Sen. Bernie Sanders has launched a “hands off my Medicare” campaign. Sen. Chuck Schumer is grimly warning against a supposed Republican “war on seniors.” And Rep. Nancy Pelosi has vowed to block any Republican reform of the health care entitlement for seniors.
What’s missing from this “Mediscare” offensive is any acknowledgement that Medicare in its current form is financially unsustainable. The fear-mongerers also fail to mention that Ryan’s approach actually has a long history of bipartisan support, and for good reason.
The plan — which would provide subsidies or “premium support” for seniors to purchase private coverage — promises to improve health care quality and expand choice while putting the program on sound financial footing.
It isn’t simply the best plan on offer for preserving Medicare; it’s a worthwhile reform on the merits.
Medicare is speeding off a fiscal cliff. Its own trustees recently warned that the program is on track to go bankrupt within just 12 years.
As of 2017, Medicare spending will grow more quickly than workers’ wages, the overall economy, and every other form of health spending. The program’s costs will balloon from $648 billion to $1.2 trillion over the next 10 years.
Absent reform, in other words, Medicare will eat up an ever larger share of federal spending, while delivering no additional improvements to the health of seniors.
Even former President Obama acknowledged the enormity of Medicare’s fiscal challenges, admitting that “we will not be able to sustain that program no matter how much taxes go up … It’s not an option for us to sit back and do nothing.”
Democrats in Congress have responded by ignoring the Medicare funding crisis — and making political hay.
Ryan has a better idea. His proposal would gradually open up the program to the same competitive forces that have driven down costs and improved quality throughout the rest of our economy.
Starting in 2024, his plan would provide subsidies or vouchers to seniors — known as premium support — that they could use toward their choice of private plans or traditional Medicare.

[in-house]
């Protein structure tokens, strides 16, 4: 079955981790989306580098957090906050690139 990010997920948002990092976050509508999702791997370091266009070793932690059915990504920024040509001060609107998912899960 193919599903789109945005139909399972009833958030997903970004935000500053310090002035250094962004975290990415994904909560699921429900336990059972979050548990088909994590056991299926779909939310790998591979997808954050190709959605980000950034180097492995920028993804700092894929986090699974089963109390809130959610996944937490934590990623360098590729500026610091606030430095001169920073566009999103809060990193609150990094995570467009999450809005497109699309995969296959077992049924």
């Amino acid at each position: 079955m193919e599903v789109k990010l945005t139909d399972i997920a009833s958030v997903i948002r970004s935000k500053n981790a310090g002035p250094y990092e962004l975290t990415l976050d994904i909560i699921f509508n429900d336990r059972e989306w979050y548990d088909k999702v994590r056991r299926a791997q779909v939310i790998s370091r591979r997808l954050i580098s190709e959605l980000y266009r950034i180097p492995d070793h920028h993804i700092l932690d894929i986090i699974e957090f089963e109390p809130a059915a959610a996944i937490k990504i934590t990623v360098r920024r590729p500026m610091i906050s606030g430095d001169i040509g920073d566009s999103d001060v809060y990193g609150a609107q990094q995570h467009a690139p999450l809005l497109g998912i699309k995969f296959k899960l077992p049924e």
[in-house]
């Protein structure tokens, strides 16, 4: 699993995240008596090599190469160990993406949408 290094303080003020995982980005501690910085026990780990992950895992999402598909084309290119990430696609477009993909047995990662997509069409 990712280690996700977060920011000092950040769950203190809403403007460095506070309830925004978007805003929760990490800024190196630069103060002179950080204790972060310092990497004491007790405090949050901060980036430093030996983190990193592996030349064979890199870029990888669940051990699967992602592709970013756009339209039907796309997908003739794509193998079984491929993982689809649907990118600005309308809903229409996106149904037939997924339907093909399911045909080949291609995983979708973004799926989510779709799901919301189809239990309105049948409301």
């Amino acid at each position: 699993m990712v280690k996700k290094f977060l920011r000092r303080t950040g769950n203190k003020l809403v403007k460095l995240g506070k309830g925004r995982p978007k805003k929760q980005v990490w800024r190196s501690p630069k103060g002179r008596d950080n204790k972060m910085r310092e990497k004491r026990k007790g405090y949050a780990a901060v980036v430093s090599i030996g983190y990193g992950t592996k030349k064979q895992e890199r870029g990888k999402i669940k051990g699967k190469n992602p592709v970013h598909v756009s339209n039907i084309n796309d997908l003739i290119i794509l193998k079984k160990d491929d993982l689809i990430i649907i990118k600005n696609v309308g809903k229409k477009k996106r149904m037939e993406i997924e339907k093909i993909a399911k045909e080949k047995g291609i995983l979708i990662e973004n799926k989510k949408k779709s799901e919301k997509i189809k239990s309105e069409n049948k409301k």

In order to ease the transition, Americans who are currently 55 or older would be free to stay in today’s Medicare program or opt for the premium-support model.
Insurers would compete against each other, and against Medicare, for patients’ business. As a result, coverage providers would be forced to keep costs down and offer the highest-value plans possible to win over customers. Seniors, meanwhile, would enjoy a variety of plan choices, ranging from basic, low-cost plans to more comprehensive ones.
Premium support is far from a radical, conservative idea. In fact, it was originally proposed by Henry Aaron, an alumnus of both the Johnson and Carter administrations, and Robert Reischauer, currently of the left-leaning Urban Institute. Premium support was also included in a 1999 recommendation from the National Bipartisan Commission on the Future of Medicare.
A recent study by the nonpartisan Congressional Budget Office concluded that a premium-support approach could reduce Medicare spending by as much as $275 billion over 10 years while still holding down costs for seniors.
In fact, something like Ryan’s premium support model already exists with the Medicare Part D prescription drug benefit. Costs for that program are running more than 40 percent below initial estimates, and surveys consistently show high levels of satisfaction among beneficiaries.
Americans deserve a fact-based discussion about the benefits of premium support. Unfortunately, Democrats seem more interested in scoring political points against Republicans than doing the hard work necessary to preserve the program for future generations.